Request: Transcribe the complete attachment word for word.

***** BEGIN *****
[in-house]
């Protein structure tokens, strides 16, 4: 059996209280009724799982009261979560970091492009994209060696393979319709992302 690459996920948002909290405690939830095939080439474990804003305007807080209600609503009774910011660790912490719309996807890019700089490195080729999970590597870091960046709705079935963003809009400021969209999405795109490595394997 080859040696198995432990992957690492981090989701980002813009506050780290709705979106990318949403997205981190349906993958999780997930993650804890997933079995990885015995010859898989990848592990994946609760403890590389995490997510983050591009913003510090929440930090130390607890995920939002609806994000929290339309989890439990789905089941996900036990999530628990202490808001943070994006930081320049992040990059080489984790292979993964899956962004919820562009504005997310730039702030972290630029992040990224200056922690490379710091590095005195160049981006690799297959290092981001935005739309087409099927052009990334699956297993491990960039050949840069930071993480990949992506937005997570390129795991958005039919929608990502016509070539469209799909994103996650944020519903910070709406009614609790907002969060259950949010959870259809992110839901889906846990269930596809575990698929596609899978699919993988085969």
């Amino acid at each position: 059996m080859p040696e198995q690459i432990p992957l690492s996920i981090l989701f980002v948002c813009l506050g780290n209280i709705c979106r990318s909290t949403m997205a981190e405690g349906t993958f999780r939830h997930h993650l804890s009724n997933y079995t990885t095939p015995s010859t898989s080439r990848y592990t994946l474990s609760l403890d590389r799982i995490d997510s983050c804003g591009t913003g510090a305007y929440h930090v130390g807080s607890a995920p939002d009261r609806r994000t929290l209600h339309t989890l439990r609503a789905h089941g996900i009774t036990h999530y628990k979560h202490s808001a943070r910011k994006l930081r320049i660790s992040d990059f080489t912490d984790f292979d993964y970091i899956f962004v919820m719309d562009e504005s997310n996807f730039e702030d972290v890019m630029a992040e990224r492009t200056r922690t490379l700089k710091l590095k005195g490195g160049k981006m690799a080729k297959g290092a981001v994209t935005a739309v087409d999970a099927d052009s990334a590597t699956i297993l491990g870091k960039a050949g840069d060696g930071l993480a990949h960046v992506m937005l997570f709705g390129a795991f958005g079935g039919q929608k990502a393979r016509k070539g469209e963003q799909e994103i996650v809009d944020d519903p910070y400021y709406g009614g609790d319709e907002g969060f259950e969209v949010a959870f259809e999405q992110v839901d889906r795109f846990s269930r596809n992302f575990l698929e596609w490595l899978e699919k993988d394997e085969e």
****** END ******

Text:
[in-house]
């Protein structure tokens, strides 16, 4: 059996209280009724799982009261979560970091492009994209060696393979319709992302 690459996920948002909290405690939830095939080439474990804003305007807080209600609503009774910011660790912490719309996807890019700089490195080729999970590597870091960046709705079935963003809009400021969209999405795109490595394997 080859040696198995432990992957690492981090989701980002813009506050780290709705979106990318949403997205981190349906993958999780997930993650804890997933079995990885015995010859898989990848592990994946609760403890590389995490997510983050591009913003510090929440930090130390607890995920939002609806994000929290339309989890439990789905089941996900036990999530628990202490808001943070994006930081320049992040990059080489984790292979993964899956962004919820562009504005997310730039702030972290630029992040990224200056922690490379710091590095005195160049981006690799297959290092981001935005739309087409099927052009990334699956297993491990960039050949840069930071993480990949992506937005997570390129795991958005039919929608990502016509070539469209799909994103996650944020519903910070709406009614609790907002969060259950949010959870259809992110839901889906846990269930596809575990698929596609899978699919993988085969």
């Amino acid at each position: 059996m080859p040696e198995q690459i432990p992957l690492s996920i981090l989701f980002v948002c813009l506050g780290n209280i709705c979106r990318s909290t949403m997205a981190e405690g349906t993958f999780r939830h997930h993650l804890s009724n997933y079995t990885t095939p015995s010859t898989s080439r990848y592990t994946l474990s609760l403890d590389r799982i995490d997510s983050c804003g591009t913003g510090a305007y929440h930090v130390g807080s607890a995920p939002d009261r609806r994000t929290l209600h339309t989890l439990r609503a789905h089941g996900i009774t036990h999530y628990k979560h202490s808001a943070r910011k994006l930081r320049i660790s992040d990059f080489t912490d984790f292979d993964y970091i899956f962004v919820m719309d562009e504005s997310n996807f730039e702030d972290v890019m630029a992040e990224r492009t200056r922690t490379l700089k710091l590095k005195g490195g160049k981006m690799a080729k297959g290092a981001v994209t935005a739309v087409d999970a099927d052009s990334a590597t699956i297993l491990g870091k960039a050949g840069d060696g930071l993480a990949h960046v992506m937005l997570f709705g390129a795991f958005g079935g039919q929608k990502a393979r016509k070539g469209e963003q799909e994103i996650v809009d944020d519903p910070y400021y709406g009614g609790d319709e907002g969060f259950e969209v949010a959870f259809e999405q992110v839901d889906r795109f846990s269930r596809n992302f575990l698929e596609w490595l899978e699919k993988d394997e085969e």